Under pressure

Before the academic year commenced, I foresaw a rise in the rigour of dental school. I had received unanimous feedback from many seniors that Year 2 would be the hardest year of all, with the relentless, brutal torrents of lectures and tutorials making them consider dropping out – jokingly or otherwise. And indeed, it only took me two days to understand where they were coming from. My days gradually blended in a blur with this increase in schoolwork, making life seem monotonous.

Arguably, "the more things change, the more they stay the same", a line from one of my favourite rhythm and blues songs that I found myself truly resonating with. Amid these transitions, I found solace and comfort in my support system, a crucial element of life abroad that kept me sane. I maintained weekly catch-up sessions with friends in Singapore via video call, and I struck a balance between hanging out with my Singaporean friends in the UK and other "British or international friends from the university.

Coping and living

To counter the monotony, I began attending more student society events, meeting new and old friends alike, exploring new hobbies and reminding myself that there was more to university than just school. Additionally, I started a daily photo diary. Keeping a visual archive grounded me in the events of each day while also giving me fond memories to reminisce about. I fondly remember the physiology practical where I punctured my earlobe to learn about blood flow, and the first clinical laboratory session where my partner and I amusingly over-drilled a cavity in the phantom head, making it 4 mm deep instead of 2 mm – we laughed it off afterwards.

I would not claim to know all, but I do know some hacks that have kept me grounded thus far. Sometimes, certain routine elements help: the key for me was a 30-minute nap (at most, or so I try to keep to) each day to keep my mind fresh, walks around the city each week to appreciate the beauty of Belfast, and fortnightly social nights over a hearty meal to catch up with friends. It also helps to rely on your support system -your family, friends and comrades on this journey in healthcare. I treasure all of them greatly and their support means the world to me. Lastly, never forget why you chose this career in the first place. A personal motivation – be it to touch lives, help those in need or simply because you enjoy this vocation – can go a long way, especially during those long, painful nights you spend cramming for examinations.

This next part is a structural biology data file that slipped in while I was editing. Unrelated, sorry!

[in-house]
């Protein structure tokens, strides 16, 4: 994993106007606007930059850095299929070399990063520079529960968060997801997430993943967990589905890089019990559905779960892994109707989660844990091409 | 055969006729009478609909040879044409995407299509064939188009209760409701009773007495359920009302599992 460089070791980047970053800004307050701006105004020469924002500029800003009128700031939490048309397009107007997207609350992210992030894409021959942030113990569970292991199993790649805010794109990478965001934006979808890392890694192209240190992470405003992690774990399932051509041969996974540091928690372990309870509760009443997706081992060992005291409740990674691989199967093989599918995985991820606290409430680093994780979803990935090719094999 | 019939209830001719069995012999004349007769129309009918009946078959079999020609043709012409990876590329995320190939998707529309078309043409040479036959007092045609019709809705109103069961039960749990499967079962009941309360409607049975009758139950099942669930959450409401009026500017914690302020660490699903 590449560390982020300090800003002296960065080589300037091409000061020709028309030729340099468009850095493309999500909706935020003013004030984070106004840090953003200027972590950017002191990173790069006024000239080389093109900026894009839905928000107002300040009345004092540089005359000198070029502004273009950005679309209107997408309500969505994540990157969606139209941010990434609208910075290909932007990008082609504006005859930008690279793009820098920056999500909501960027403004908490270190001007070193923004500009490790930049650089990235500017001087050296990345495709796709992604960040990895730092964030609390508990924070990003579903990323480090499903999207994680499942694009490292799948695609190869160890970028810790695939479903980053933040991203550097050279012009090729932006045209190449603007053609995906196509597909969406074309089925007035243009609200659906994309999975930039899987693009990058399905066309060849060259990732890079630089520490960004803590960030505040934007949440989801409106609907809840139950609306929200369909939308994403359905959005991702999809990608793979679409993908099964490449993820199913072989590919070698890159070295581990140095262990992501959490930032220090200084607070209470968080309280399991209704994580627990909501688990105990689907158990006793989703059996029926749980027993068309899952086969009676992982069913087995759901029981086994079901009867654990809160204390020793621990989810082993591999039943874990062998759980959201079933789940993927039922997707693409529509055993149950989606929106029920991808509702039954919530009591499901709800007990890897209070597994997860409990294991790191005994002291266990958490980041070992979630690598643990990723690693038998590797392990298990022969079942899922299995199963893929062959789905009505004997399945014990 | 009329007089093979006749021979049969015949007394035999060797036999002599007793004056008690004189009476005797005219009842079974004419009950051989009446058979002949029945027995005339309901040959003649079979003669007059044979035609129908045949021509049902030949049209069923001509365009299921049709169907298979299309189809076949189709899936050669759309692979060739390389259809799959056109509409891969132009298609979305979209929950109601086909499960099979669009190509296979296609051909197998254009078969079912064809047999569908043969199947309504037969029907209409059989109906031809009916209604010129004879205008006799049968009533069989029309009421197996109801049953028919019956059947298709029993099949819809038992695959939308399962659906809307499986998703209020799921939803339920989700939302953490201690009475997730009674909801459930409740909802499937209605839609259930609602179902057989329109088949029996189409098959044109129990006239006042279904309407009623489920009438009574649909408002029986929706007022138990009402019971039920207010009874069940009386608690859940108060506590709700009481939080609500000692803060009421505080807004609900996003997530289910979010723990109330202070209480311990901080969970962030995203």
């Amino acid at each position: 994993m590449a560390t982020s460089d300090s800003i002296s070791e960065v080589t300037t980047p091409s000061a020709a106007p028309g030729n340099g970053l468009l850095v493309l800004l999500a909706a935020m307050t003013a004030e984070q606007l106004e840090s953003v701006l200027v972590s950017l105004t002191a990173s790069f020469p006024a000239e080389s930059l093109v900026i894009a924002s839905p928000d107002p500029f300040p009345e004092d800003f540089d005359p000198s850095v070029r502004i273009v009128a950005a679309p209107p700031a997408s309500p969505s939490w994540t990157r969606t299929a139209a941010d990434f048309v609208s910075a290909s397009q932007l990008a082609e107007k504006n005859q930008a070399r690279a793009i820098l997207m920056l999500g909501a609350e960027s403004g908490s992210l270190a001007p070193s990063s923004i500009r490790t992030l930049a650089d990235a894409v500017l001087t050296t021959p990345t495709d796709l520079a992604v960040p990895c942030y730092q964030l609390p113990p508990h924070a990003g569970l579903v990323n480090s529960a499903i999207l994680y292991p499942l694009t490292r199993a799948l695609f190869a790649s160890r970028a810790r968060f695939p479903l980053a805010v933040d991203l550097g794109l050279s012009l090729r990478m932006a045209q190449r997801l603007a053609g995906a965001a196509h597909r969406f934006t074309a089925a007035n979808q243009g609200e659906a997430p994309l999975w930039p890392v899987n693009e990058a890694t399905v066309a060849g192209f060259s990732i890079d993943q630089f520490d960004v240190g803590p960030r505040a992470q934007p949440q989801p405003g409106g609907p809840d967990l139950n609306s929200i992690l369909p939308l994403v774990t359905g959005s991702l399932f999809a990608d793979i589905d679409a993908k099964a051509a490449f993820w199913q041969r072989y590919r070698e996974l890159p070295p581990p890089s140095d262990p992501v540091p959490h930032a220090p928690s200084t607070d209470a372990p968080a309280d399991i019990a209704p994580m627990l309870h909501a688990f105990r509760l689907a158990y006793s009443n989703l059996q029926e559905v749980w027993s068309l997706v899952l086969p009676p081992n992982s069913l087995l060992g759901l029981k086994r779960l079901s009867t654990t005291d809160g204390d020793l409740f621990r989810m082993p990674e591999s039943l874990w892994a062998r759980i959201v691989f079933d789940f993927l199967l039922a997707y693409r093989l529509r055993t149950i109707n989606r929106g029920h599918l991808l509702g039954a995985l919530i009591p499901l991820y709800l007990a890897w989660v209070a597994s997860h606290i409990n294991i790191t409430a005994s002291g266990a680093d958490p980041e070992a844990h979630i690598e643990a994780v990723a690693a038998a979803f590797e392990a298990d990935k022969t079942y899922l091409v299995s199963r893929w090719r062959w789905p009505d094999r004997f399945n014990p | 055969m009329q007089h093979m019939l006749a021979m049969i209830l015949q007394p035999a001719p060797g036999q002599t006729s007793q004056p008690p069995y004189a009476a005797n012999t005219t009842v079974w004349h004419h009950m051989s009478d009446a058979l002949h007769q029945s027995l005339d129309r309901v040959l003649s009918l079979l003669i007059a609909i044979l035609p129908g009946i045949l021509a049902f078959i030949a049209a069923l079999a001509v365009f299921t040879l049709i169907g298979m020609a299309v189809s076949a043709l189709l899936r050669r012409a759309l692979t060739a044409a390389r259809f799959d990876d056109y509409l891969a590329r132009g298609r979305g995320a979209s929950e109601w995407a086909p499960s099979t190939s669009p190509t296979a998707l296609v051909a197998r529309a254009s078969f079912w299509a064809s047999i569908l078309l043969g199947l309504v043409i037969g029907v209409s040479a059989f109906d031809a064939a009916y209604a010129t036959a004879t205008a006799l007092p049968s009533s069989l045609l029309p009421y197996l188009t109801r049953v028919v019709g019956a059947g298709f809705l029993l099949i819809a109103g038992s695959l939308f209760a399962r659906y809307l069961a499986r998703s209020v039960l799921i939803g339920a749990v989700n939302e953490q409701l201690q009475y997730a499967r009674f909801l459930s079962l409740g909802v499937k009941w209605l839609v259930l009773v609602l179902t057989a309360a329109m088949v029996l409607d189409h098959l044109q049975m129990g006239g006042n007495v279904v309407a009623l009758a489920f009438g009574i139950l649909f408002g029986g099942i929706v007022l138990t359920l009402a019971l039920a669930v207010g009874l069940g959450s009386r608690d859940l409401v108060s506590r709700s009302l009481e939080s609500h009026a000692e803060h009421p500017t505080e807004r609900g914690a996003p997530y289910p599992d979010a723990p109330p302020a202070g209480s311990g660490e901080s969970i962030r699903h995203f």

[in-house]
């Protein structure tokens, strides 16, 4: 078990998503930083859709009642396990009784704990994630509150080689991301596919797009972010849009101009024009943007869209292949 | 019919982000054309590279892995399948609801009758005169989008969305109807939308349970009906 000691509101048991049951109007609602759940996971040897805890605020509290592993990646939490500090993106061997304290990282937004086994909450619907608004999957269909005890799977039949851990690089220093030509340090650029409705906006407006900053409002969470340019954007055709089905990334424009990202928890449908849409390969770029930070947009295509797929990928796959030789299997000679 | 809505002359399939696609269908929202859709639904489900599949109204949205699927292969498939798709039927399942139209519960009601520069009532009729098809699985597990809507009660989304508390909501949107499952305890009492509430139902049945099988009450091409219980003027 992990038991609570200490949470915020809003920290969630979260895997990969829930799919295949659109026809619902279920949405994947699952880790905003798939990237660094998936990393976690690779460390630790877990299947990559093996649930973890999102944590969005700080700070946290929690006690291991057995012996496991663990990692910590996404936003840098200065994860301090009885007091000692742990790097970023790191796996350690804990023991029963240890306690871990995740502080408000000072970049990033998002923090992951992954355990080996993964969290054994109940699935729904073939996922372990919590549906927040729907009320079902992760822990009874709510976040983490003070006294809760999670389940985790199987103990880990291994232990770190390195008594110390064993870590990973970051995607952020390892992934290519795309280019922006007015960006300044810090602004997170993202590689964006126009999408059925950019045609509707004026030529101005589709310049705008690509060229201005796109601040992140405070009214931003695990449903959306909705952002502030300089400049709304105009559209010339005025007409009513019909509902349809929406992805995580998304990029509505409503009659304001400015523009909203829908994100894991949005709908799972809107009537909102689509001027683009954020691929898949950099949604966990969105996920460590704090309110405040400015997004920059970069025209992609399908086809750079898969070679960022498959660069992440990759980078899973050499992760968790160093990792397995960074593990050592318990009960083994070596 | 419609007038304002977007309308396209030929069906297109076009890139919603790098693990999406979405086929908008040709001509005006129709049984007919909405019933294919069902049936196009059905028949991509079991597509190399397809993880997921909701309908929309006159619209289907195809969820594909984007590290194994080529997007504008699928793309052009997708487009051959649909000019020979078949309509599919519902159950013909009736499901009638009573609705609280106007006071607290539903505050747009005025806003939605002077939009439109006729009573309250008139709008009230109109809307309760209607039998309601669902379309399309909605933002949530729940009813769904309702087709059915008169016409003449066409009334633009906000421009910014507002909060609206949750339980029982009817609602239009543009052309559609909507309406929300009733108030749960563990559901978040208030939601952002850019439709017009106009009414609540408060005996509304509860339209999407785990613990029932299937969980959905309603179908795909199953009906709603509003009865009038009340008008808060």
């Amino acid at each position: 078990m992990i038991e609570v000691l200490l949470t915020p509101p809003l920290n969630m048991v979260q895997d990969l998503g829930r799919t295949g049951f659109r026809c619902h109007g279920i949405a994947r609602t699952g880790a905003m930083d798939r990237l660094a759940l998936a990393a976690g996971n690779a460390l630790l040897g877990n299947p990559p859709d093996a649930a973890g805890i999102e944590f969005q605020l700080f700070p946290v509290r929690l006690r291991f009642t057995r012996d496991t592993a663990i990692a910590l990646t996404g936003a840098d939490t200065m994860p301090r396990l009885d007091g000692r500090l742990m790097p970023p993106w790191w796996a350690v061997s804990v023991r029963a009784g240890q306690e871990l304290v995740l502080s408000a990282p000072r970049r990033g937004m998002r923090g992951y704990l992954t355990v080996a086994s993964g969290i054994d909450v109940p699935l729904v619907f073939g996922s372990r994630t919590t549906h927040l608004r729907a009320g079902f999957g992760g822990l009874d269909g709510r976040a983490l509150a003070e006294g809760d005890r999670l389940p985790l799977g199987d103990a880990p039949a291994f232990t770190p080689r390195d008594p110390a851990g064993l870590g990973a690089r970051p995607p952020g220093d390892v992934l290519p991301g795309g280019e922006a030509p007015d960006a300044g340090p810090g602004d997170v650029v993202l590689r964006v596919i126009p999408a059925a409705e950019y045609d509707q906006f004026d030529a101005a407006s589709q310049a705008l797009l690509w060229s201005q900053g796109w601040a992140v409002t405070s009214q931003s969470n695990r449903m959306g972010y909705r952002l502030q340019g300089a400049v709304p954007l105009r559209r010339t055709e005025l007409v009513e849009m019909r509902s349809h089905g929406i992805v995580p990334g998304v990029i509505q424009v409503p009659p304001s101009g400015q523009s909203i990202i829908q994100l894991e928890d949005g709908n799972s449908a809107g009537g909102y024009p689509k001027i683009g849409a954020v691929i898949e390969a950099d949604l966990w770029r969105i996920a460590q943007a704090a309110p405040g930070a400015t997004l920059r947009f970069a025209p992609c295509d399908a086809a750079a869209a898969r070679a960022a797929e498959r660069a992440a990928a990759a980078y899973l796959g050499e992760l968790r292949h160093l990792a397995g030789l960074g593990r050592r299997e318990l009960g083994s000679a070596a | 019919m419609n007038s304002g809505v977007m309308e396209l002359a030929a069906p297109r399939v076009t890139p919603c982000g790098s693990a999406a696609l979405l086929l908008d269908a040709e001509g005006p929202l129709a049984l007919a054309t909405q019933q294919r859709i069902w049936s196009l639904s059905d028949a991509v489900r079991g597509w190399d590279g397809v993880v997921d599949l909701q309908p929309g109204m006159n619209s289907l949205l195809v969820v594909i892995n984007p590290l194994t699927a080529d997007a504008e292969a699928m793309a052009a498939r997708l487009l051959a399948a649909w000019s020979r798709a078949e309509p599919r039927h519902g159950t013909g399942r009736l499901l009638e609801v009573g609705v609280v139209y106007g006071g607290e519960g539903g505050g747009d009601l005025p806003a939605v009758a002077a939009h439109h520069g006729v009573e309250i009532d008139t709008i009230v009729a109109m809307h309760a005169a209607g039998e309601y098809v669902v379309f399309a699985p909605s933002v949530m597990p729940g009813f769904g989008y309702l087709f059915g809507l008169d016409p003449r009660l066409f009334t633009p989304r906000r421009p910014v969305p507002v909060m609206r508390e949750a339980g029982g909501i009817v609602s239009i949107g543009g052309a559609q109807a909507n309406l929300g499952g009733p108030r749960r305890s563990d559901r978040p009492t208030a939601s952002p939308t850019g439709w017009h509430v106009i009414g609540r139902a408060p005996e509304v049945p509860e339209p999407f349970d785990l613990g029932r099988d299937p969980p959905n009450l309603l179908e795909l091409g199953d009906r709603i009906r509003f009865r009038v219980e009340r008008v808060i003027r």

Navigating an ever-changing life through medical and dental school is much like riding a wave; there are waves of opportunity and waves of uncertainty and panic. Let us enjoy the thrill of riding our waves up to their peaks, while being careful not to drown when they crash back down. We embarked on this journey together, like going on an exciting but daunting banana boat ride. However, even as our ride gets bumpy, we must never forget why we set off in the first place – to do what we love, help one another in need, and remember that our fears are perhaps not as daunting when we face them together.

Gabriel Kwok reads medicine at Barts and The London School of Medicine and Dentistry, and is Editor on the 28th Executive Committee of SMSUK.

Sanya Trikha is a third-year medical student at Cardiff University.

Leanne Foo is a second-year dentistry student at Queen's University Belfast.